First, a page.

For Chris Cox, 41, of Perry Hall, Terra's Kitchen has provided an avenue for his three kids, ages 4, 9 and 12, to try new flavors. But it also provides the flexibility needed to feed a family with different tastes, he said.

"My oldest isn't really into a lot of the exotic spices and flavors; he's kind of a plain-Jane guy," said Cox, a product manager for W.L. Gore & Associates Inc. "My wife and I will choose something that we're interested in and a little bit more exotic or different for us, and then we're able to supplement that with some chicken breast or a piece of fish."

His family receives a delivery once or twice a month, with a meal for two supplemented by extra protein, sides or snacks. The Ball Hawk sliders — turkey burgers with salsa, cheddar, sauteed onions and cilantro — are always a hit, he said.

Denick, a media buyer for Baltimore ad agency TBC, said she spent time researching meal delivery options before selecting Terra's Kitchen. She has been using the service for about six months and typically receives one or two Friday deliveries per month, each stocked with three meals for two people.

"It is an investment, it's expensive, but it's also saving me so much time and grocery shopping and finding recipes," Denick said.

The average Terra's Kitchen customer spends about $95 per week, and the company requires minimum orders of $62.99, chief marketing officer Jaime Elwood said.

"I think they come to us with expectations of dinner and expand from there," McDevitt said.

Meals start at $9.99 per serving for vegetarian dishes like the vegan power bowl, and run as high as $18.99 per serving for beef dishes like barbacoa street tacos. The average serving costs $12.50, Elwood said, which is slightly higher than prices of major competitors. A la carte add-ons like salads, snacks and smoothies range from $1.99 to $8.99 each, and extra proteins and sides are available for $2.99 to $16.99.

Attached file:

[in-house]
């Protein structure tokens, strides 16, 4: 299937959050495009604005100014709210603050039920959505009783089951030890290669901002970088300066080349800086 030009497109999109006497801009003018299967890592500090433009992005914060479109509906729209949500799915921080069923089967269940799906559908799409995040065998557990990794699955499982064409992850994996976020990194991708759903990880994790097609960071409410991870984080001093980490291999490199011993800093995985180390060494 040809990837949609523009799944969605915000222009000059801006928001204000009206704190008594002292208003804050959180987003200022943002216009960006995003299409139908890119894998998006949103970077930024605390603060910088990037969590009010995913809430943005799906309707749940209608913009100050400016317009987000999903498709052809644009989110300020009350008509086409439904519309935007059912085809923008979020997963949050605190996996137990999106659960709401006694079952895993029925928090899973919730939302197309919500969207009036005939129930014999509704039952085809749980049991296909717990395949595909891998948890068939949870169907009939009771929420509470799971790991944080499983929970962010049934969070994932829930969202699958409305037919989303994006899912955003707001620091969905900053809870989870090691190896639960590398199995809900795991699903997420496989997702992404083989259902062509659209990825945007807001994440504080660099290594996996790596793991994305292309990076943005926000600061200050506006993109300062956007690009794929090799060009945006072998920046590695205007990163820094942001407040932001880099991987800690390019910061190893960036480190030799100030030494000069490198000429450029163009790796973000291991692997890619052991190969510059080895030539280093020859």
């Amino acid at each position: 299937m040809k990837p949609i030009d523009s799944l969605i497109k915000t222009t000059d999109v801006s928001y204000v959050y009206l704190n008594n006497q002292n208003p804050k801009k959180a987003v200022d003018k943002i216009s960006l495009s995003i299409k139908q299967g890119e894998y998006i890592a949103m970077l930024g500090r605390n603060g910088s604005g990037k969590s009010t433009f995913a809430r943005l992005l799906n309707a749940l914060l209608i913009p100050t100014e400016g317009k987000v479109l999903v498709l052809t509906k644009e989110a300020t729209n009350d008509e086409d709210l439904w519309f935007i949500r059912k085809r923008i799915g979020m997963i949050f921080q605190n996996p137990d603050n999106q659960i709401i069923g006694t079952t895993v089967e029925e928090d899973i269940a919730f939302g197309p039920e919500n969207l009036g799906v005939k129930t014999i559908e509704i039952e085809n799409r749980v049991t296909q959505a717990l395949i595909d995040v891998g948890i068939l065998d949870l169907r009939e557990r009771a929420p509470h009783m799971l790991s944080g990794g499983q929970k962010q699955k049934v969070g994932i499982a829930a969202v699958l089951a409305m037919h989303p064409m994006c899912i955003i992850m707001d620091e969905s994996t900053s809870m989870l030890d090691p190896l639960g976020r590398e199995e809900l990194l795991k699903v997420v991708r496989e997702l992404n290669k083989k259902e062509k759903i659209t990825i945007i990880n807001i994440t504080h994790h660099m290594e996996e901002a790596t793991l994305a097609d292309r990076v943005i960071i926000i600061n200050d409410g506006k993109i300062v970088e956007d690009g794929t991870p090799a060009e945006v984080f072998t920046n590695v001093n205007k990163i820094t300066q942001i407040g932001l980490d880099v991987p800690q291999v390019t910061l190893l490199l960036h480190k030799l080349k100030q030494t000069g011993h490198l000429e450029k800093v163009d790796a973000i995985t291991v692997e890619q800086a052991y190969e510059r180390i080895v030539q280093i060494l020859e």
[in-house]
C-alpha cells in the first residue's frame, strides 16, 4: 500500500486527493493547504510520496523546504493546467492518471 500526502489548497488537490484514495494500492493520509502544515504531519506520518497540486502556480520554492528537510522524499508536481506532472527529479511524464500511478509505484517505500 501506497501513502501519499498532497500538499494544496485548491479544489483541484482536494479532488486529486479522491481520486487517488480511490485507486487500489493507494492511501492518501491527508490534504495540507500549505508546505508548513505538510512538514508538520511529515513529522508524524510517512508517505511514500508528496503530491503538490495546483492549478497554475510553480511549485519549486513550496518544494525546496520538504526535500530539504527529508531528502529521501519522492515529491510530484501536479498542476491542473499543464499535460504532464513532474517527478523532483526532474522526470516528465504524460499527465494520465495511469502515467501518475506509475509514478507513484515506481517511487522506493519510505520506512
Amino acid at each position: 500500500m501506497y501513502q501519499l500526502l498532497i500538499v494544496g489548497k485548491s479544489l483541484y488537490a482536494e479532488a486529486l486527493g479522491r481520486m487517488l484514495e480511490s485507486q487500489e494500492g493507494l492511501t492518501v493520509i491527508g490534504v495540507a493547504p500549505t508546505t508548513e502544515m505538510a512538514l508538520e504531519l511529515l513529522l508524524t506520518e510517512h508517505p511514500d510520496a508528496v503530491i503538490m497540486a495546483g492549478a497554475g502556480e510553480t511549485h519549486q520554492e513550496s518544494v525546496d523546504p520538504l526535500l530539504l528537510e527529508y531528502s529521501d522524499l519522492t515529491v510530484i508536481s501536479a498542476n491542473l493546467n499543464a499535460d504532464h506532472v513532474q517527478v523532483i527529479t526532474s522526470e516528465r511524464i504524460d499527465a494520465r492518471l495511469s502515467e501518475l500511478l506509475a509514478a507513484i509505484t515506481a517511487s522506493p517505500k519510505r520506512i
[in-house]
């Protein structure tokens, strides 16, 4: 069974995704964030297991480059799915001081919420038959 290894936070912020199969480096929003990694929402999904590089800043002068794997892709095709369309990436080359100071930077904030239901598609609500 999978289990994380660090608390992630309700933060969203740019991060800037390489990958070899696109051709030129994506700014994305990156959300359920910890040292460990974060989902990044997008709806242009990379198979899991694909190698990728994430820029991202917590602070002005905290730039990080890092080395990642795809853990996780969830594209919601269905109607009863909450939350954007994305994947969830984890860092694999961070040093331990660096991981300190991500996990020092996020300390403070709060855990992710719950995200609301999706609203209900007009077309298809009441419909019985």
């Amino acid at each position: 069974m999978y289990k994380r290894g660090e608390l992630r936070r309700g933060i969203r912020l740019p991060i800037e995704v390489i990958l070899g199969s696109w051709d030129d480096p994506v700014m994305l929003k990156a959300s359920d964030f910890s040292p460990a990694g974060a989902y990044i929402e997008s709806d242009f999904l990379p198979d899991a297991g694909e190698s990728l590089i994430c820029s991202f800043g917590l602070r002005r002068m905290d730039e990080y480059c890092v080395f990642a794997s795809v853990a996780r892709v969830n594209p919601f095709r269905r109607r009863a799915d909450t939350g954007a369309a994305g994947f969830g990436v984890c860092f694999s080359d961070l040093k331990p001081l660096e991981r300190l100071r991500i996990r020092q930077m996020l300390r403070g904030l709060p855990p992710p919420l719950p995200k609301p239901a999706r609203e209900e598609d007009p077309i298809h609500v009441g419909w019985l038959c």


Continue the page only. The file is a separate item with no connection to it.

"To be a national player you really need to have your price points well-aligned with the mass market," Thoresen said.

Terra's Kitchen declined to disclose its annual revenue and the number of customers it serves.

Most customers order two or three dinners for two, with a few extra salads and sides per week, Elwood said.

"We're really trying to integrate into their lives beyond dinner," Elwood said.

Denick said it's changed her grocery shopping habits. She would frequent the frozen foods aisle at Whole Foods in the past; now she finds herself cooking more from scratch.

Unlike some competitors, Terra's Kitchen's sources from grocery store suppliers, who package the ingredients and deliver directly to customers, rather than keeping its own inventory.

"What we decided to do was just kind of go up the food chain," McDevitt said. "Rather than us try to guess what our sales are going to be and purchase this stuff, we just said, 'Hey, we'll just pick from your inventory that's there every day.' Instead of putting it on an 18-wheeler, we'll put it in our vessel and ship it to the consumer."

The same meals are available in every market, but the ingredients are sourced from local suppliers.

Each meal comes with a recipe card listing detailed instructions and photos. The cards also include suggested wine or beer pairings from blogger Alyssa Vitrano of Grapefriend, and a "Table Talk" topic.

Those cards are available on Terra's Kitchen's mobile app, too. The app offers recipe timers, cooking tips and videos, and allows customers to manage deliveries.

If a customer chooses not to customize delivery, Terra's Kitchen will send meals based on their preferences.

The average customer is between 25 and 55, married and often joins after a major life change: buying a house or having a baby, for example.

"They're looking for a solution that will make the classic what's-for-dinner question a little bit easier for them," Elwood said.

Cox said it's given his family another reason to cook together.

"My unexpected benefit when we started this was that the kids actually really enjoy taking part in the preparation of the meals," Cox said. "It expands how much we're doing as a family. When we're all involved in the preparation and the setting of the table, it makes it that much more fun and that much more of an experience for us."